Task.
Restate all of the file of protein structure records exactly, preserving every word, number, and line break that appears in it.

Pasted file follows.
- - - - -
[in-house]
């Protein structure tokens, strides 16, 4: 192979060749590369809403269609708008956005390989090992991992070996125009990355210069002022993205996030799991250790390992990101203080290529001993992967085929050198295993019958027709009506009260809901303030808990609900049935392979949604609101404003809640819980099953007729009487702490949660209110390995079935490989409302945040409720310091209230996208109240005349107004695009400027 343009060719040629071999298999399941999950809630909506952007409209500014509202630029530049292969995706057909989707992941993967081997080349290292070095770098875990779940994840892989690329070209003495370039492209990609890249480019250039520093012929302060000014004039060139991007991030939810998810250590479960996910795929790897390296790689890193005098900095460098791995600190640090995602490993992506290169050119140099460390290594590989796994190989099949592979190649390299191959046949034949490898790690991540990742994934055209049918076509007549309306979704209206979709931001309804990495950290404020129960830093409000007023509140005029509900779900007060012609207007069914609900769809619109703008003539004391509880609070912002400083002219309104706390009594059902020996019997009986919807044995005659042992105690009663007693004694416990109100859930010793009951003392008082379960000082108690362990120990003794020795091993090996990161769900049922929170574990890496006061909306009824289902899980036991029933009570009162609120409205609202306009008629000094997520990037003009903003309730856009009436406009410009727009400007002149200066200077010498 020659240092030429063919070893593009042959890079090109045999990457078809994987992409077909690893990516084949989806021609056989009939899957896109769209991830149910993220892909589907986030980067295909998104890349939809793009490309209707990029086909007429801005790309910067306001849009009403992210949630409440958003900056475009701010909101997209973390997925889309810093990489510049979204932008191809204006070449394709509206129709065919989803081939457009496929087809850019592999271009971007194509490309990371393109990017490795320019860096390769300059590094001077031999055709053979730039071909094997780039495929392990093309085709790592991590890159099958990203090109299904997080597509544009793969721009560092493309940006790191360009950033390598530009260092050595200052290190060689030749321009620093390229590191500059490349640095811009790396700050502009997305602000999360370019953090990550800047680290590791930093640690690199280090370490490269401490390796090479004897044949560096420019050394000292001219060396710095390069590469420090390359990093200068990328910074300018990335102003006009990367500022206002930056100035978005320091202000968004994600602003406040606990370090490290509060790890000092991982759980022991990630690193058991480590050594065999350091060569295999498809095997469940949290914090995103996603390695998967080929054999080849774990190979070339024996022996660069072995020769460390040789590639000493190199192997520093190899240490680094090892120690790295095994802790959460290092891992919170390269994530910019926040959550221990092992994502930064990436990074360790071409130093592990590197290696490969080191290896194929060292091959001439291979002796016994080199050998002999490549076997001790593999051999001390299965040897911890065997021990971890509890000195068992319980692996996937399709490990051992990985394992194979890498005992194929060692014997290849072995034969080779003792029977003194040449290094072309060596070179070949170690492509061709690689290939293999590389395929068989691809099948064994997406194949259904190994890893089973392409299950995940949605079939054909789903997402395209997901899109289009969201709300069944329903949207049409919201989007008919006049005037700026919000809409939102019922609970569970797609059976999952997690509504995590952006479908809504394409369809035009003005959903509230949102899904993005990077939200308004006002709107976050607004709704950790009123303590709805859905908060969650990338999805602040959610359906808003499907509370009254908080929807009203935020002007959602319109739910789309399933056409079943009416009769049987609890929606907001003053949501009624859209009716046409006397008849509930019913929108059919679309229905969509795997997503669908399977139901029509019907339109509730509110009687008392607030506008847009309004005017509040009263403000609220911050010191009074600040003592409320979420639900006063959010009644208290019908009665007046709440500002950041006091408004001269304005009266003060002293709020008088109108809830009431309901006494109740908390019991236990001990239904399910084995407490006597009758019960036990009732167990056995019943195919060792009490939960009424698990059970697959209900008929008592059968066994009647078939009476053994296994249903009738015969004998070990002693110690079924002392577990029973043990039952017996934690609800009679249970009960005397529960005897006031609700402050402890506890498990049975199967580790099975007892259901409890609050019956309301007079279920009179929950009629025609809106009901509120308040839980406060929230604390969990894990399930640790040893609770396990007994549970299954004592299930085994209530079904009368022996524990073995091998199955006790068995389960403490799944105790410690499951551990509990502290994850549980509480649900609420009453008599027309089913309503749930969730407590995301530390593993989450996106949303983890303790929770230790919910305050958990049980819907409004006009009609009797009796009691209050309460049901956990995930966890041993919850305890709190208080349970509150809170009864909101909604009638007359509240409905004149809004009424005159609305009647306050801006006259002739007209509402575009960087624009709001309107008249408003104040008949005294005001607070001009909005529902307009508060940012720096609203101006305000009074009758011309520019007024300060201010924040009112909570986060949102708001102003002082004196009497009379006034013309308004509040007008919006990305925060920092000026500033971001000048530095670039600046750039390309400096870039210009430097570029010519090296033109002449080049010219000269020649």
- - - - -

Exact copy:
[in-house]
């Protein structure tokens, strides 16, 4: 192979060749590369809403269609708008956005390989090992991992070996125009990355210069002022993205996030799991250790390992990101203080290529001993992967085929050198295993019958027709009506009260809901303030808990609900049935392979949604609101404003809640819980099953007729009487702490949660209110390995079935490989409302945040409720310091209230996208109240005349107004695009400027 343009060719040629071999298999399941999950809630909506952007409209500014509202630029530049292969995706057909989707992941993967081997080349290292070095770098875990779940994840892989690329070209003495370039492209990609890249480019250039520093012929302060000014004039060139991007991030939810998810250590479960996910795929790897390296790689890193005098900095460098791995600190640090995602490993992506290169050119140099460390290594590989796994190989099949592979190649390299191959046949034949490898790690991540990742994934055209049918076509007549309306979704209206979709931001309804990495950290404020129960830093409000007023509140005029509900779900007060012609207007069914609900769809619109703008003539004391509880609070912002400083002219309104706390009594059902020996019997009986919807044995005659042992105690009663007693004694416990109100859930010793009951003392008082379960000082108690362990120990003794020795091993090996990161769900049922929170574990890496006061909306009824289902899980036991029933009570009162609120409205609202306009008629000094997520990037003009903003309730856009009436406009410009727009400007002149200066200077010498 020659240092030429063919070893593009042959890079090109045999990457078809994987992409077909690893990516084949989806021609056989009939899957896109769209991830149910993220892909589907986030980067295909998104890349939809793009490309209707990029086909007429801005790309910067306001849009009403992210949630409440958003900056475009701010909101997209973390997925889309810093990489510049979204932008191809204006070449394709509206129709065919989803081939457009496929087809850019592999271009971007194509490309990371393109990017490795320019860096390769300059590094001077031999055709053979730039071909094997780039495929392990093309085709790592991590890159099958990203090109299904997080597509544009793969721009560092493309940006790191360009950033390598530009260092050595200052290190060689030749321009620093390229590191500059490349640095811009790396700050502009997305602000999360370019953090990550800047680290590791930093640690690199280090370490490269401490390796090479004897044949560096420019050394000292001219060396710095390069590469420090390359990093200068990328910074300018990335102003006009990367500022206002930056100035978005320091202000968004994600602003406040606990370090490290509060790890000092991982759980022991990630690193058991480590050594065999350091060569295999498809095997469940949290914090995103996603390695998967080929054999080849774990190979070339024996022996660069072995020769460390040789590639000493190199192997520093190899240490680094090892120690790295095994802790959460290092891992919170390269994530910019926040959550221990092992994502930064990436990074360790071409130093592990590197290696490969080191290896194929060292091959001439291979002796016994080199050998002999490549076997001790593999051999001390299965040897911890065997021990971890509890000195068992319980692996996937399709490990051992990985394992194979890498005992194929060692014997290849072995034969080779003792029977003194040449290094072309060596070179070949170690492509061709690689290939293999590389395929068989691809099948064994997406194949259904190994890893089973392409299950995940949605079939054909789903997402395209997901899109289009969201709300069944329903949207049409919201989007008919006049005037700026919000809409939102019922609970569970797609059976999952997690509504995590952006479908809504394409369809035009003005959903509230949102899904993005990077939200308004006002709107976050607004709704950790009123303590709805859905908060969650990338999805602040959610359906808003499907509370009254908080929807009203935020002007959602319109739910789309399933056409079943009416009769049987609890929606907001003053949501009624859209009716046409006397008849509930019913929108059919679309229905969509795997997503669908399977139901029509019907339109509730509110009687008392607030506008847009309004005017509040009263403000609220911050010191009074600040003592409320979420639900006063959010009644208290019908009665007046709440500002950041006091408004001269304005009266003060002293709020008088109108809830009431309901006494109740908390019991236990001990239904399910084995407490006597009758019960036990009732167990056995019943195919060792009490939960009424698990059970697959209900008929008592059968066994009647078939009476053994296994249903009738015969004998070990002693110690079924002392577990029973043990039952017996934690609800009679249970009960005397529960005897006031609700402050402890506890498990049975199967580790099975007892259901409890609050019956309301007079279920009179929950009629025609809106009901509120308040839980406060929230604390969990894990399930640790040893609770396990007994549970299954004592299930085994209530079904009368022996524990073995091998199955006790068995389960403490799944105790410690499951551990509990502290994850549980509480649900609420009453008599027309089913309503749930969730407590995301530390593993989450996106949303983890303790929770230790919910305050958990049980819907409004006009009609009797009796009691209050309460049901956990995930966890041993919850305890709190208080349970509150809170009864909101909604009638007359509240409905004149809004009424005159609305009647306050801006006259002739007209509402575009960087624009709001309107008249408003104040008949005294005001607070001009909005529902307009508060940012720096609203101006305000009074009758011309520019007024300060201010924040009112909570986060949102708001102003002082004196009497009379006034013309308004509040007008919006990305925060920092000026500033971001000048530095670039600046750039390309400096870039210009430097570029010519090296033109002449080049010219000269020649």